Near the end of the Civil War, gangs of "border outlaws" roamed the rugged backcountry of the divided nation's heartland, robbing, burning and killing all who got in their way.
Some ruffians fought in the name of the Confederacy, but most were simply in it for the money.
One such man was William Clarke Quantrill. Elusive, shadowy, always on the run, Quantrill and his band of rowdy rebels blazed a bloody trail of terror from Texas to Kentucky before a Union patrol caught up with him one morning in the waning days of the war.
Before he supposedly died in a hail of bullets, Quantrill reportedly told his men to "keep up the fight: Don't allow the Confederacy to fall."
Rumors persisted that he somehow survived the battle and plotted to restore the fallen Confederacy years later. Legends about Quantrill's unwavering loyalty to the Stars and Bars, his uncertain fate and his mysterious plans to help the South rise again continue to intrigue historians more than 135 years later.
According to some sources, Quantrill - who was apparently on his way to Washington to assassinate Abraham Lincoln - was killed by federal soldiers in a shootout at Wakefield Farm in Kentucky. Other accounts say he was captured and executed.
Yet another story suggests that Quantrill escaped from the ambush and didn't die until after the turn of the century. That story is usually linked with other legends about Quantrill's missing treasure and secret plans to restore the old Confederacy.
Quantrill reportedly stole millions in gold, silver and cash from Northern banks and Union army payloads. The loot, buried at several locations throughout the South, was going to be used to finance the new uprising - or so the legend goes.
Unfortunately, leading members of Quantill's inner circle either died or disappeared, and no trace of the treasure was ever found. Quantrill was never seen or heard from again, although rumors continued to crop up until the early 1900s that he was holed up at several locations in the South.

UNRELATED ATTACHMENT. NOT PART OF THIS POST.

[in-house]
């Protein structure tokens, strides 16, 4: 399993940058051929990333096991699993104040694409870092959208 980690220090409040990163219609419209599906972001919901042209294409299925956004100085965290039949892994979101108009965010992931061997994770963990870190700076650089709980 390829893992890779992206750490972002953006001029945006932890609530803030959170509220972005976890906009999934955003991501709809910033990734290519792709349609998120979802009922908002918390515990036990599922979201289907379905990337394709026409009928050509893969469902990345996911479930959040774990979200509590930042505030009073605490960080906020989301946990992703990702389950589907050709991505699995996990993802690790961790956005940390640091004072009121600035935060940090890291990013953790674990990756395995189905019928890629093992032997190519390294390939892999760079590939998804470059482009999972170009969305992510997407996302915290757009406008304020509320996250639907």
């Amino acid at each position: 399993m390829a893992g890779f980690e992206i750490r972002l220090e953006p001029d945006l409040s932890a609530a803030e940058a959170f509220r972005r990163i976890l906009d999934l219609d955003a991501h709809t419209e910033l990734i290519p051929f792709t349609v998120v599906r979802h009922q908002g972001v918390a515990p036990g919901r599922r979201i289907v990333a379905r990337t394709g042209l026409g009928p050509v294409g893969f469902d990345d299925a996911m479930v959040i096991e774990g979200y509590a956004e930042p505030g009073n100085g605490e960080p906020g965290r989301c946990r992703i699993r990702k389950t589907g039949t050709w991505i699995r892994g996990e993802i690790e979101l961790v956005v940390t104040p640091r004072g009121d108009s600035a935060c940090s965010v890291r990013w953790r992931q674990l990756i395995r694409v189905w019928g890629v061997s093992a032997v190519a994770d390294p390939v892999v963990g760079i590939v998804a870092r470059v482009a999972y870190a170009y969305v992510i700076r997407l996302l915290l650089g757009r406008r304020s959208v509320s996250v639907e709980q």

Ironically, the man who gave the Union army and Northern sympathizers so much trouble was the son of an Ohio schoolteacher. Quantrill also taught school for a while before heading west with his brother in a covered wagon.
Fate overtook the young brothers in Kansas. One night a group of 30 "Red Legs" - Union sympathizers - rode into camp, killing Quantrill's brother and leaving him for dead. When he recovered, he tracked down and killed all but three of the murderers.
When war broke out, Quantrill joined the Confederate cause. He formed a band of followers who shared his burning hatred for Yankees and his attraction to easy money. Quantrill's raiders eventually attracted such infamous desperados as Frank and Jesse James, the Dalton brothers and the Younger brothers.
In most of the South, Quantrill was a hero, a gallant Confederate crusader fighting for the cause. With cape flying and sword flashing, he proved to be a formidable foe even against superior forces.
North of the Mason-Dixon Line, Quantrill was regarded as a common thug, a "border ruffian" who mutilated innocent people for pleasure, put towns to the torch and garrotted unarmed soldiers.
So many legends continue to surround this enigmatic rebel chieftain that it is difficult to separate fact from folklore. Was he a psychopathic killer, as suggested by historian James McPherson, or an innocent martyr, as many believe?
In his memoirs, Captain Kit Dalton, who went on to achieve his own black fame as a guerrilla outlaw long after the war ended, defended Quantrill as a "man of dignity and the highest calling."
According to Dalton, "Quantrill was never an outlaw, but a soldier whose genius and energy in behalf of the Southern people made the world ring with his daring exploits."
Author and syndicated columnist Randall Floyd's latest book is 100 of the World's Greatest Mysteries: Strange Secrets of the Past Revealed. He can be reached at Rfloyd2@aol.com.